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Student Work

Vol.3(3/4) December 2001

The features and impact of the paperless


office, with specific reference to the City of
Johannesburg
M. Hattingh
(Midrand MLC, Midrand, South Africa)
Post Graduate Diploma in Information Management
Rand Afrikaans University
infosci@rau.ac.za

Contents
1.
2.
3.
4.
5.
6.
7.

Introduction
Definitions
Functionality of the paperless office
Benefits of the paperless office
Case study: Digitising of amendment schemes and promulgations
Conclusion
References

1 Introduction
Major changes are taking place in the global workplace. The European Foundation reveals
that work is becoming more intensive, more than 50% of workers are working at high speed
or tight deadlines most of the time, the nature of the work is driven by customer demands
and the number of people working with computers has increased to 41% in 2000. The strain
on the employee is ultimately reflected in the work-related health issue of muscular pains in
the neck and shoulders reported by a quarter of the workforce (European Foundation, 2000).
Closer to home, statistics support this trend by indicating that the number of Internet users in
Africa has increased by nearly 100%, from 2.5 million in 2000 to nearly 5 million in 2001,
with South Africa having two-thirds of Africa's internet population (Dudley 2001).
Not only does the Information Age take its toll on people, but on the environment too. The
availability of computers, printers and information sources (e.g. the Internet), as well as
access to new technologies such as digital cameras, has improved the ability and increased
the capacity of the end-user to produce paper output. In South Africa paper printing is
increasing annually at a rate of 20% (Maynard 2001). In South Africa an estimated three
trillion pages were printed at homes and offices during 1999, which was 5% of the total
number of 60 trillion pages printed world-wide, with a figure of eight trillion estimated for
2010 (Jovanovic 2000). Environmentalists are reacting to such environmental threats by
launching initiatives that promote business practices and technologies that support and

improve environmental protection and sustainability (Global e-Sustainability Initiative GeSI 2001).
Despite pressures to be more competitive and the large investments that have been made in
technology to improve the ability to create, process, update and distribute data, many of us,
including local government, are still drowning in a sea of paper that is becoming more
difficult to control. Document and information control processes have not kept pace with the
volumes of paper that we are creating. During the 1980s concerns were expressed that the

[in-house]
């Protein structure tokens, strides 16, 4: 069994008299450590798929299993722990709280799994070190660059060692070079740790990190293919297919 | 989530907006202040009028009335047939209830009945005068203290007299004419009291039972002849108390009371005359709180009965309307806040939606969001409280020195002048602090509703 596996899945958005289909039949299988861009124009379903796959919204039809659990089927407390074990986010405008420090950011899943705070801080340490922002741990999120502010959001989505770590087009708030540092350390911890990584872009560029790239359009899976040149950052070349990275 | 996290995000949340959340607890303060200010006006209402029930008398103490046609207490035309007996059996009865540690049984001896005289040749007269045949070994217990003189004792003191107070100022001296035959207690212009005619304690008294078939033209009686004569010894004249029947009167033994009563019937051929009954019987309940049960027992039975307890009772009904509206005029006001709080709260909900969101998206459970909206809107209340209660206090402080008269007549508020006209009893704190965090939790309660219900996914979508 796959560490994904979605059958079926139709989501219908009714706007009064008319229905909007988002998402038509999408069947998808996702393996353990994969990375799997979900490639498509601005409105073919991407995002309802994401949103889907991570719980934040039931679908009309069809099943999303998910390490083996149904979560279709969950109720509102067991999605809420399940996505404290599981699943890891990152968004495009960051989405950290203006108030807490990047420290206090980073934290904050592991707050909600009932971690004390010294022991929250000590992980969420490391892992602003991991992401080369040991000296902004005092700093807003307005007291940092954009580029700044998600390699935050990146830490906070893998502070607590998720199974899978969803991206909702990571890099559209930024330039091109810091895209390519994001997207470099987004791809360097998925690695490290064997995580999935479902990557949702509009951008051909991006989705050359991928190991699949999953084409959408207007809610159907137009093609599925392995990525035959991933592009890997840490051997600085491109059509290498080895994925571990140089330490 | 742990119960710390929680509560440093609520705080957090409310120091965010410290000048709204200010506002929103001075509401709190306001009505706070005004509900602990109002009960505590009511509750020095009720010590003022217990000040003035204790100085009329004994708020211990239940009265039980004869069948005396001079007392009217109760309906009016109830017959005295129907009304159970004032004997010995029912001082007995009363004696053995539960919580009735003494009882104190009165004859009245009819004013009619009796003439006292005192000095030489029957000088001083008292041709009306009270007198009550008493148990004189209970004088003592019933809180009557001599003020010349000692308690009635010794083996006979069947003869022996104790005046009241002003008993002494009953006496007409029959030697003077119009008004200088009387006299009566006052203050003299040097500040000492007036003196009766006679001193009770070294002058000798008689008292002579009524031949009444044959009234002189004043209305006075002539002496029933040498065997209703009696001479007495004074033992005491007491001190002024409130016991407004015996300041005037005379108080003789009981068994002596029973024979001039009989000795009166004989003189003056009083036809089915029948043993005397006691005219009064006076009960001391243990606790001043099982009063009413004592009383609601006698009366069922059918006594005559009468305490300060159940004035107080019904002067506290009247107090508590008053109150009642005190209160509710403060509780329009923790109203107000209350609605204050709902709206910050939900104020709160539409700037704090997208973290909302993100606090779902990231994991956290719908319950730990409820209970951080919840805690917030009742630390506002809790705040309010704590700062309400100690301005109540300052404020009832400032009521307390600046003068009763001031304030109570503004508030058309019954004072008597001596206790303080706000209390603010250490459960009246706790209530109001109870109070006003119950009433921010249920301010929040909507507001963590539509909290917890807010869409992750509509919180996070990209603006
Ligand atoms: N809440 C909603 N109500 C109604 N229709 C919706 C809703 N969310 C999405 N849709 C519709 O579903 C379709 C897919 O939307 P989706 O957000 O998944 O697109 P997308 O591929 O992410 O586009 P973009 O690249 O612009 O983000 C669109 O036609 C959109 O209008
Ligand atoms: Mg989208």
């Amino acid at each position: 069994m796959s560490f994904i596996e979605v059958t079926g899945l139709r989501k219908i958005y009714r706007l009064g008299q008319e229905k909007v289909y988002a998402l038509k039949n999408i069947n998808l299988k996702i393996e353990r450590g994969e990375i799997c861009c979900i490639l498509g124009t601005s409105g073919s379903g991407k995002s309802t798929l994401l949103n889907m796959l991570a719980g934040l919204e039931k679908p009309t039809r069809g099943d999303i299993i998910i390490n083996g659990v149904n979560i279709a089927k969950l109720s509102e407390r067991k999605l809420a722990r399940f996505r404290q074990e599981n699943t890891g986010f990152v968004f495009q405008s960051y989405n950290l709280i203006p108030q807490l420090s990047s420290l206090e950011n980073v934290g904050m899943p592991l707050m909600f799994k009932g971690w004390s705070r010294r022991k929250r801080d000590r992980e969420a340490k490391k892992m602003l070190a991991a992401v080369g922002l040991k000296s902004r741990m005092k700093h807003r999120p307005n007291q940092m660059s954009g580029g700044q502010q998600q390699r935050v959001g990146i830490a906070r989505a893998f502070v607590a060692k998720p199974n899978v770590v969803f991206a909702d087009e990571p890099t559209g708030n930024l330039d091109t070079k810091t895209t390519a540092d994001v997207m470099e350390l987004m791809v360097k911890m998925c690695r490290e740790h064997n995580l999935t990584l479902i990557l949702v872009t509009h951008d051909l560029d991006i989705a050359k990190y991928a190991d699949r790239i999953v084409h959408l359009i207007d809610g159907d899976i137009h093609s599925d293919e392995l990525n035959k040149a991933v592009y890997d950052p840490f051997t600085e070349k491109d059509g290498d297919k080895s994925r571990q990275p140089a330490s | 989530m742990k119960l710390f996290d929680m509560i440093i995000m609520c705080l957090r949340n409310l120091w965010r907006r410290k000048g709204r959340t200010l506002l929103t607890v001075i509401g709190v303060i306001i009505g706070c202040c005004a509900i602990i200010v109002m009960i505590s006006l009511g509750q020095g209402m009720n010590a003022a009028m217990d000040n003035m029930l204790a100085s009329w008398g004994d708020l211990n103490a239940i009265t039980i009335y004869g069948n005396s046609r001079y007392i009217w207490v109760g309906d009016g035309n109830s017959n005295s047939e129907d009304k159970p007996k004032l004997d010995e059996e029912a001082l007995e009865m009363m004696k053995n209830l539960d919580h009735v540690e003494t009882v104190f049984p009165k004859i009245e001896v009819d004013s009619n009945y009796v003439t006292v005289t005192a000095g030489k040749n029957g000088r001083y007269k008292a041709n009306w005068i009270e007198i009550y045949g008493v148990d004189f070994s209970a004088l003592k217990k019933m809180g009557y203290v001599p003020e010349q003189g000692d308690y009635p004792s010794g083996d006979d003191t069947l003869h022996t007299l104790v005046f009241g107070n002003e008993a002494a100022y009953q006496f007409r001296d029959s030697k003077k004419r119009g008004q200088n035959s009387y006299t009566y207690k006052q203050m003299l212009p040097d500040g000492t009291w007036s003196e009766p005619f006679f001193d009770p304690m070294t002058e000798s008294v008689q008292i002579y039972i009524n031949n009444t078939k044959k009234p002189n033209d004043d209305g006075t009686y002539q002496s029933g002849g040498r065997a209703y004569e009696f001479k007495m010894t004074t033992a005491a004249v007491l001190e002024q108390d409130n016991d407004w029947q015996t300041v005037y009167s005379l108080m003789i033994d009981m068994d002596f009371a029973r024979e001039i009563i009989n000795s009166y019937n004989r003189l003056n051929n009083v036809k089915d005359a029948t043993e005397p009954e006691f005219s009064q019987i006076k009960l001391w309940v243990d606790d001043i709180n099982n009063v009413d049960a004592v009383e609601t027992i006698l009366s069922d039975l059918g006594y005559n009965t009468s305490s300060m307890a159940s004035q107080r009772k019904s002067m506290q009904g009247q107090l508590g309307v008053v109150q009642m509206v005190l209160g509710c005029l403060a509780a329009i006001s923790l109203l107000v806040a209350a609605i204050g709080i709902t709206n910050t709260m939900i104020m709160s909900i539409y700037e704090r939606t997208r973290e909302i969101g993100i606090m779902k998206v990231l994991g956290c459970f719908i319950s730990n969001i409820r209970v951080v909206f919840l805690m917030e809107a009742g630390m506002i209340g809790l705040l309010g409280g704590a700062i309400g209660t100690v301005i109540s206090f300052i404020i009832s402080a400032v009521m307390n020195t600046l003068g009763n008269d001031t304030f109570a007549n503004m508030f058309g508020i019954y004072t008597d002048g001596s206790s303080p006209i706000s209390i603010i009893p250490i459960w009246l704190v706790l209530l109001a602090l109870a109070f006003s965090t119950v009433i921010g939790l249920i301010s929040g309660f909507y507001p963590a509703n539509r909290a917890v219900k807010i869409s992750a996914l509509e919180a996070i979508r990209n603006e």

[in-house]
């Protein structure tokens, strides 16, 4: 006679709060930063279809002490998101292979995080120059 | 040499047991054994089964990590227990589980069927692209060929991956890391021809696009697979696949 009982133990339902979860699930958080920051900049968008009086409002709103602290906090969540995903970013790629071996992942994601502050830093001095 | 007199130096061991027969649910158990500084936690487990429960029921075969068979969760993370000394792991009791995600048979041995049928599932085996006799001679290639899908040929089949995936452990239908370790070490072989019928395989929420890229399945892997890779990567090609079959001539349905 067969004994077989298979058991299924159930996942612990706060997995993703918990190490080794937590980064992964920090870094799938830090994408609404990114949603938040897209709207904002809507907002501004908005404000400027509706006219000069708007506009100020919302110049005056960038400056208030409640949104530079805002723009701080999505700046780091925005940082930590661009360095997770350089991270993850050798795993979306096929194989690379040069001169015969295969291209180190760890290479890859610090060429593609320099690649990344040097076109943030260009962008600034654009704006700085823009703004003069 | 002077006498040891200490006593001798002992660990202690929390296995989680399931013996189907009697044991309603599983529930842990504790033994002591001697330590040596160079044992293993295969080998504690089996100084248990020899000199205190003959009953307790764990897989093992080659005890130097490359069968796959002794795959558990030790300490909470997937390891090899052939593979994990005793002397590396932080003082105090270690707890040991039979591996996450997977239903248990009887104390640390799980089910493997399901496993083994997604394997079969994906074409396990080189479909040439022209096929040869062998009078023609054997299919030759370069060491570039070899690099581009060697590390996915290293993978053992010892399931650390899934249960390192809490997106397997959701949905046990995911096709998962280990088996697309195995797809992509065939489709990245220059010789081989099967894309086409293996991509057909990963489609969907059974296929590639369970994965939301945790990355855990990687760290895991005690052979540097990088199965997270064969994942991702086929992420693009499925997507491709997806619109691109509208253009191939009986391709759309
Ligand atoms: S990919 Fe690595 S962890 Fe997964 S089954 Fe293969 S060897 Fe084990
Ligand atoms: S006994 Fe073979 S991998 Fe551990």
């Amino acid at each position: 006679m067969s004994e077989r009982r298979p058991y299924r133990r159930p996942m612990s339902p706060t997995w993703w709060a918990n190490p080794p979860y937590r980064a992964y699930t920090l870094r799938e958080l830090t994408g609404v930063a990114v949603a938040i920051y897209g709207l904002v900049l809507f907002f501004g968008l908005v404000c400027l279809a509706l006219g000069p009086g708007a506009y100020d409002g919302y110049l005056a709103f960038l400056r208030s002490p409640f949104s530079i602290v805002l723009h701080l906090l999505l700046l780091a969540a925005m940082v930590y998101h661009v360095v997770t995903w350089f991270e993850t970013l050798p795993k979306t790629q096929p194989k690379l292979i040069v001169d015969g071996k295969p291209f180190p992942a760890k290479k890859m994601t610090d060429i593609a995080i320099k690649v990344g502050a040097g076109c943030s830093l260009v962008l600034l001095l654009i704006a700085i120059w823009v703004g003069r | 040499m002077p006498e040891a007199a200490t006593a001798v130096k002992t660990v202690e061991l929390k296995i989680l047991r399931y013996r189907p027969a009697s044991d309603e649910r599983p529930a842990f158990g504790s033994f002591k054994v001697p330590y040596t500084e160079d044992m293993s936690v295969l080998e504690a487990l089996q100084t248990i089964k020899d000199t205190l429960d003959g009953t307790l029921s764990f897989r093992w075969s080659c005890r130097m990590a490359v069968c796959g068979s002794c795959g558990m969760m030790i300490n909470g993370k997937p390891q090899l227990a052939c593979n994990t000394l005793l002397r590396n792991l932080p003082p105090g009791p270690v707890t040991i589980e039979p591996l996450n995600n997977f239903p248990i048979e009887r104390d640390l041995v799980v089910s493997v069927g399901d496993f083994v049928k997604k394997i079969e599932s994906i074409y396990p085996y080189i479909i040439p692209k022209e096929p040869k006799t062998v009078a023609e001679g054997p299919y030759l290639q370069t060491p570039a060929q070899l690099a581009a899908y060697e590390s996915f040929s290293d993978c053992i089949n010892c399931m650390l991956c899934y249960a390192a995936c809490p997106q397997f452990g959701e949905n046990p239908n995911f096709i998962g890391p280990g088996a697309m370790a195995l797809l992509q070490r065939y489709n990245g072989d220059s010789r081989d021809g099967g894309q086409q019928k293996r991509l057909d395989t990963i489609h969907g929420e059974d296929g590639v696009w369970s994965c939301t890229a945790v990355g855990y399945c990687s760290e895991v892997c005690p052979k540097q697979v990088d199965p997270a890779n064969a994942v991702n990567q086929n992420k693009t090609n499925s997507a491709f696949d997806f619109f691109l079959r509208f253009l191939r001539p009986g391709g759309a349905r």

growth of paperwork exceeded the corresponding growth in business (Knox 1980) and
attempts were made to introduce digital documentation in order to create the paperless
office, but they were never realized (Keary 2000). Since then new technological
developments like the Internet, with sharing and collaboration capabilities, have been
introduced. If the City of Johannesburg's vision is to become a world-class city that operates
efficiently, is people centred and environmentally sensitive, should the attempts to create a
paperless working environment be revived in the twenty first century? In this research the
following research problem was investigated:
What are the features and impact of the paperless office, with specific reference to the City
of Johannesburg?
The sub-problems that were addressed are:
z
z
z

What is a paperless office?


What are the paperless office's functionality and advantages to paper?
How does one go about implementing a paperless office in the City of Johannesburg?

The research method followed was a combination of a literature study and a case study to
demonstrate the digitizing of amendment schemes and promulgations used at the Planning
Information Counter of the Midrand Administration: City of Johannesburg.
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2 Definitions
The Chambers Thesaurus (Seaton et al. 1990:453) proposes alternative words for paper as
'certificate, document, file, gazette, journal, newspaper, letter, record, script, thesis, etc.'
These terms all refer to products containing information. Lund (1994:24) makes the
distinction between desktop publishing and electronic publishing where the final product of
the former refers to a typeset document (hard copy) and the latter to a document on the
screen (soft copy). Keary (2000:1) refers to the compound document that combines text,
digital, video and digital audio to create the virtual document. An electronic document
would thus be synonymous with any form of digital document, file or folder.
During the 1980s the paperless office simply meant that all forms of paper (documentation)
within an organization should be converted to digital format. Since then the introduction of
Internet technologies has changed the definition of an organization to move beyond
traditional, locality bound clusters to include distributed (globally spread) branches and
supply chains. Currently an office would therefore refer to a virtual working environment.
For purposes of this article an updated definition of the paperless office refers to a working
environment where the creation, modification, storage and retrieval of documents
(electronic, graphical and virtual) happen electronically. It supports the business/work
processes-oriented management of documents. It entails a move from paper to electronic